, The Register 2007-03-20
China has displaced Britain as the home of the greatest concentration of compromised (zombie) PCs, according to the latest edition of security firm Symantec's twice-yearly Internet Security Threat Report, published on Monday.
The world's most populous country accounted for 26 percent of the world's bot-infected computers, a higher density than any other nation. Beijing was the city with the most bot-infected computers in the world, accounting for just over five percent of the worldwide total, the report stated.
During the second half of 2006 period, Symantec observed an average of 21,707 new active bot-infected computers per day in the Europe, Middle East and Africa (EMEA) region. More than 2.3 million bot-infected computers in the region were identified as being active at any one time, a 130 percent increase from the 1 million seen during the first half of 2006.
In the EMEA region, France and Germany had the highest number of bot-infected computers, compromised systems used to send spam or other nefarious activities. The number of bots affecting computers in the U.K. fell from 22 percent, to 11 percent during the second six months of 2006, a drop Symantec attributes to the economic cycle of broadband penetration and adoption rather than particular Internet security efforts.
Madrid, Spain had the most bot-infected computers of any city in the EMEA region, accounting for six percent of the total. London came third behind Paris in this zombie league of shame.
Many of these compromised PCs (around 40 percent) were controlled via bot command-and-control computers located in the U.S.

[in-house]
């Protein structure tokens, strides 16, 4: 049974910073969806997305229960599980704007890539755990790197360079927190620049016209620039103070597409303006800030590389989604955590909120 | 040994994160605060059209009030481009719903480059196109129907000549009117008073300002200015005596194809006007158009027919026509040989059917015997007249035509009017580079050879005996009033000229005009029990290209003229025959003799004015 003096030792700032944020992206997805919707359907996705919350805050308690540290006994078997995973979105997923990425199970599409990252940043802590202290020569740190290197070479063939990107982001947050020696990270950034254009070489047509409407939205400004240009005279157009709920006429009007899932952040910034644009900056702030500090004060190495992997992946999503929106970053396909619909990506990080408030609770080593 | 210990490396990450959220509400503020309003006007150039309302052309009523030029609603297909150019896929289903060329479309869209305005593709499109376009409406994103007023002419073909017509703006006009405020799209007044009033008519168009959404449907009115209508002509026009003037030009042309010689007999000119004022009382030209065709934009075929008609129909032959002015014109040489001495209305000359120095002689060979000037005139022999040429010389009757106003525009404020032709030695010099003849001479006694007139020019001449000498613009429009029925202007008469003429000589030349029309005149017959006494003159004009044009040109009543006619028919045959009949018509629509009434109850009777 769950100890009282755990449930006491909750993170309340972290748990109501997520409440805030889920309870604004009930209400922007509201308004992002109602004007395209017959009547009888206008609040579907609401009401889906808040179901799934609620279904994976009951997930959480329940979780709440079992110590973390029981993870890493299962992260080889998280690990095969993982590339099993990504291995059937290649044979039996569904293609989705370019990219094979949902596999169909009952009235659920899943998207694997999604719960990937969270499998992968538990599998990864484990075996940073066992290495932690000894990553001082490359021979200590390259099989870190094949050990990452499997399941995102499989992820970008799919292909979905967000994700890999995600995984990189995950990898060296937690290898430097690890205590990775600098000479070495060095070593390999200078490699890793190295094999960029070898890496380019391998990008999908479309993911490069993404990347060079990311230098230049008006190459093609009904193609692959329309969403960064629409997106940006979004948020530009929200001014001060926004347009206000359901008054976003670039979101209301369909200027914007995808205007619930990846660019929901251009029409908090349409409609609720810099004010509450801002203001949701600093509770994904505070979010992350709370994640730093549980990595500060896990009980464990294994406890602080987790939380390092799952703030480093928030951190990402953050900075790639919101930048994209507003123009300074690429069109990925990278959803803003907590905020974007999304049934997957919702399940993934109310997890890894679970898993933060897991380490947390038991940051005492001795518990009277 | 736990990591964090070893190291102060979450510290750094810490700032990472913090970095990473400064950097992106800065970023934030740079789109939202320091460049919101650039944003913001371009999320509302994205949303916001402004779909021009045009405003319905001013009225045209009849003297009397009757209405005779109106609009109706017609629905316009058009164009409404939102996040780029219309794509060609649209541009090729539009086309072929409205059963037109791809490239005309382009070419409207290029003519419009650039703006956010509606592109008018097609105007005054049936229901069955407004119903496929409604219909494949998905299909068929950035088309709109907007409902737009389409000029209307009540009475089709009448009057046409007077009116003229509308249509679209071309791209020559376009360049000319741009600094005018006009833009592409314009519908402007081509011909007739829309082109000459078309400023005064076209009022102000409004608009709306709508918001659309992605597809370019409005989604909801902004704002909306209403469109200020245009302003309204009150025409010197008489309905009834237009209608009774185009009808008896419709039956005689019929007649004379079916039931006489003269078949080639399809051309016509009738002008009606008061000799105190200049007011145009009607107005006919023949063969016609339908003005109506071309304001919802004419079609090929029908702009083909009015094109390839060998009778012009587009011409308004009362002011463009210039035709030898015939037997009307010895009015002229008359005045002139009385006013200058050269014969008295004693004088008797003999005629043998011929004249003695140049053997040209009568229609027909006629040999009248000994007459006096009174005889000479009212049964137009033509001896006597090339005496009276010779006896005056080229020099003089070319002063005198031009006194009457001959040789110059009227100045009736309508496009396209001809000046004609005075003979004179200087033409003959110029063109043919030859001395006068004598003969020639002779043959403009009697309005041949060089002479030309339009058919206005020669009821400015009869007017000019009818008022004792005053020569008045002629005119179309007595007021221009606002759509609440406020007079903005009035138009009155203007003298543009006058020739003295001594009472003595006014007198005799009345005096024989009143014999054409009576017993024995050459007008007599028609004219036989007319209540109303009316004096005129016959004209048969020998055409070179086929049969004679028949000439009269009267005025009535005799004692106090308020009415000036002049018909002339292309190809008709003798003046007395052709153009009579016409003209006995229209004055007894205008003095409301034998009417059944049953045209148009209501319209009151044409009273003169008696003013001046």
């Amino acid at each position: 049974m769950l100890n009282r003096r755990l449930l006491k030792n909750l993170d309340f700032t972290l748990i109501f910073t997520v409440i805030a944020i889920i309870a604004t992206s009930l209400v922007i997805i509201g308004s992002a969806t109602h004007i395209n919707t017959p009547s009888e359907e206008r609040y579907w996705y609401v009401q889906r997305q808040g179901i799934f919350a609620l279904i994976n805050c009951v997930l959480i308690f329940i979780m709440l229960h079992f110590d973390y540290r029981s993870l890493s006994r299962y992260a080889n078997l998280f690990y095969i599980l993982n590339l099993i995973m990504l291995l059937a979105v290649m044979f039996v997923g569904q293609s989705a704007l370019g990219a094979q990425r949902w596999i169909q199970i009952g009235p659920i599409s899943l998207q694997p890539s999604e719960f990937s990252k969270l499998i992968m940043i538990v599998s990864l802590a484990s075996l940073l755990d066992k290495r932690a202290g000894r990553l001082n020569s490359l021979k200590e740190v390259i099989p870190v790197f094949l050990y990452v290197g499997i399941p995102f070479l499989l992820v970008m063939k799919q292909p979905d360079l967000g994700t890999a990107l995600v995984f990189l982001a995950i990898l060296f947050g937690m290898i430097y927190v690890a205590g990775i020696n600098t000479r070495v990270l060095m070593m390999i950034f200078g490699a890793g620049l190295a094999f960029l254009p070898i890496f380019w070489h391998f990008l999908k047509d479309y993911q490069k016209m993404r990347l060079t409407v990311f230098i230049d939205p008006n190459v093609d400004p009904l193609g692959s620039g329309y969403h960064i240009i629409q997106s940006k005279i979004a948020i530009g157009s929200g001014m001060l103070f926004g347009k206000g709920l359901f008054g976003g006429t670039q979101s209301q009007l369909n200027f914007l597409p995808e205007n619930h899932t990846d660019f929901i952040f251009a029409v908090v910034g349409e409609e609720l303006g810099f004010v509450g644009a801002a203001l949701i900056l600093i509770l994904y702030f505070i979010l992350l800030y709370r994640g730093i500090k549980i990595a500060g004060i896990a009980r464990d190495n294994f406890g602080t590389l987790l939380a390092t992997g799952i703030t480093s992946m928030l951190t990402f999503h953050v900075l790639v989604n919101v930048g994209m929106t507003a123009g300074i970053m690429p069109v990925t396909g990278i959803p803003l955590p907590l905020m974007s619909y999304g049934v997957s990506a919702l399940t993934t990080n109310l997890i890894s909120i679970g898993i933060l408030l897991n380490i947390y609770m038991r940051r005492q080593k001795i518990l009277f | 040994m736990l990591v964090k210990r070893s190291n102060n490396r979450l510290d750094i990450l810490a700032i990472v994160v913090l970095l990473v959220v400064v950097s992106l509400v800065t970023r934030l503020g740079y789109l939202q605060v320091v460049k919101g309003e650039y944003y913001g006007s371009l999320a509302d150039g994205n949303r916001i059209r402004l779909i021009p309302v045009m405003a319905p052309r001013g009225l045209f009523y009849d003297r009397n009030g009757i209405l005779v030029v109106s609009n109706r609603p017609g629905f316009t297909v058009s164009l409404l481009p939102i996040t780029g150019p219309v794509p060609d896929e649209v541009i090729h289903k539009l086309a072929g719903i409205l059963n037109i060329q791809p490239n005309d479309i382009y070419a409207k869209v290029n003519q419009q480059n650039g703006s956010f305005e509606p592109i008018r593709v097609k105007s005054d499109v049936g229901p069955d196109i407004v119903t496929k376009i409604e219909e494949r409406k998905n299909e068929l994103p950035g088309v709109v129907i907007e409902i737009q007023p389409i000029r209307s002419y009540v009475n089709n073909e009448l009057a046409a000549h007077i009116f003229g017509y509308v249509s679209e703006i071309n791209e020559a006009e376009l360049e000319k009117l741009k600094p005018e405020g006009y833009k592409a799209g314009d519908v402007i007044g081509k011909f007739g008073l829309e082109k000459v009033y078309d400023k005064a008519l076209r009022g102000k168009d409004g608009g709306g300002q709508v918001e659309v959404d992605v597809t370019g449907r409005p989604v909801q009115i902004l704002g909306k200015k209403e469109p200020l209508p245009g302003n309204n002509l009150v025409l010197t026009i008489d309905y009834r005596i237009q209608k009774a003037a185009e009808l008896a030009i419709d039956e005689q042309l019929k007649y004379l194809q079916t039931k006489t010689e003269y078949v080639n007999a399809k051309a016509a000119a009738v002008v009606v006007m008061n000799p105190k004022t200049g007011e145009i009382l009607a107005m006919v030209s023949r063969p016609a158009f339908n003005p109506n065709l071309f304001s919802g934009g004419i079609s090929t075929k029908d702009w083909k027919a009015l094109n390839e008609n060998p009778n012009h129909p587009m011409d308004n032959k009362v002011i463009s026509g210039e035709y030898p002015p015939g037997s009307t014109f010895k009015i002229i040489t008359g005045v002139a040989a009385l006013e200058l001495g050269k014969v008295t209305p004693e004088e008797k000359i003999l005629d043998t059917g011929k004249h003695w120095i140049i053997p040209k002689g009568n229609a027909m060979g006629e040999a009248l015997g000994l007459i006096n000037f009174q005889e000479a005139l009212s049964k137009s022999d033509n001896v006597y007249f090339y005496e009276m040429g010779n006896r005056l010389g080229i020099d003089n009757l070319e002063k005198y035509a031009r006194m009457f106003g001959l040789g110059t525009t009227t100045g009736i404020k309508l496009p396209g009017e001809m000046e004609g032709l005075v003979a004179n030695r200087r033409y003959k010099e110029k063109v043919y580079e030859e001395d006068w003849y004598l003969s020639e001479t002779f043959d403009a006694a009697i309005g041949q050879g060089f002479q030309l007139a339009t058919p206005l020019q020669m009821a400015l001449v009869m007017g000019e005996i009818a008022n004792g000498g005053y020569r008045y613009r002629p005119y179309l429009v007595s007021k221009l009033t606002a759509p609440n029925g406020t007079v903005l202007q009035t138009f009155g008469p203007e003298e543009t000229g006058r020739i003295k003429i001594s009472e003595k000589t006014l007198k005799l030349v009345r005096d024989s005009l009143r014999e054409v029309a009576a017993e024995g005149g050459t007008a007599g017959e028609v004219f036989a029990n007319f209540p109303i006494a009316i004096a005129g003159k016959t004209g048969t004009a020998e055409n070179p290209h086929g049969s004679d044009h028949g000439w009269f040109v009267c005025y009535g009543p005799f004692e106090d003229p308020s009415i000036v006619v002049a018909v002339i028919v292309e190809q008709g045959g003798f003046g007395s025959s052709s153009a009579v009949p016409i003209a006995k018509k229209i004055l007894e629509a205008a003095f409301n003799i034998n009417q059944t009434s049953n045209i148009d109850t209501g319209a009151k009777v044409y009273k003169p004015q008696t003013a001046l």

Lan of the dead
The U.S. remains both a center and target of cybercrime. Eighty-six percent of the credit and debit cards advertised for sale on the digital underground were issued by banks in the U.S.
Symantec recorded an average of 5,213 denial-of-service (DoS) attacks per day, down from 6,110 in the first half of the year. Systems in the U.S. were the target of most DoS attacks, accounting for more than half (52 percent) of the worldwide total.
Ollie Whitehouse, Symantec research scientist and one of the authors of the report, said that hackers are becoming increasingly sophisticated in the tactics they use to gain control of vulnerable systems. He said the increased use of unpatched (zero-day) vulnerabilities, which occurred regularly during the second half of 2006, provided evidence of this trend.
During the second half of 2006, 23 percent of the 1,318 documented malicious code samples exploited vulnerabilities. Many of these attacks targeted web browser security bugs.
Symantec documented 54 vulnerabilities in Microsoft Internet Explorer, 40 in the Mozilla browsers, and four each in Apple Safari and Opera over the report period. Mozilla did the best job of the browser suppliers in fixing flaws, taking an average of two days to develop an update. Internet Explorer was targeted by 77 percent of attacks specifically targeting Web browsers.
Spam, spam, spam....
Spam and in particular phishing attacks that attempt to trick users into handing over account credentials remained a problem during the reporting period. Symantec blocked over 1.5 billion phishing messages in the second half of 2006, an increase of 19 percent over the first half of 2006.
Forty-six percent of all known phishing sites were located in the U.S., a much higher proportion than in any other country. The U.K. had the second highest number of phishing Web sites in EMEA and third highest in the world, beyond the U.S. and Germany. Karlsruhe in Germany was the EMEA city which hosted the highest number of phishing Web sites.
During the last six months of 2006, 44 percent of all spam detected worldwide originated in the U.S. In the EMEA region, spam made up 66 percent of all monitored email traffic, Symantec reported.
Looking ahead, Symantec expects to see more threats begin to appear on Windows Vista, with a focus on vulnerabilities, malware and attacks against the Teredo platform. Symantec also expects that attackers will focus on third-party applications that run on Vista.
The net security giant expects phishing fraudsters to expand beyond the regular targets of online banks and eBay to new industry sectors, such as multiplayer online games. It also reckons that spam and phishing will increasingly target SMS and MMS on mobile platforms.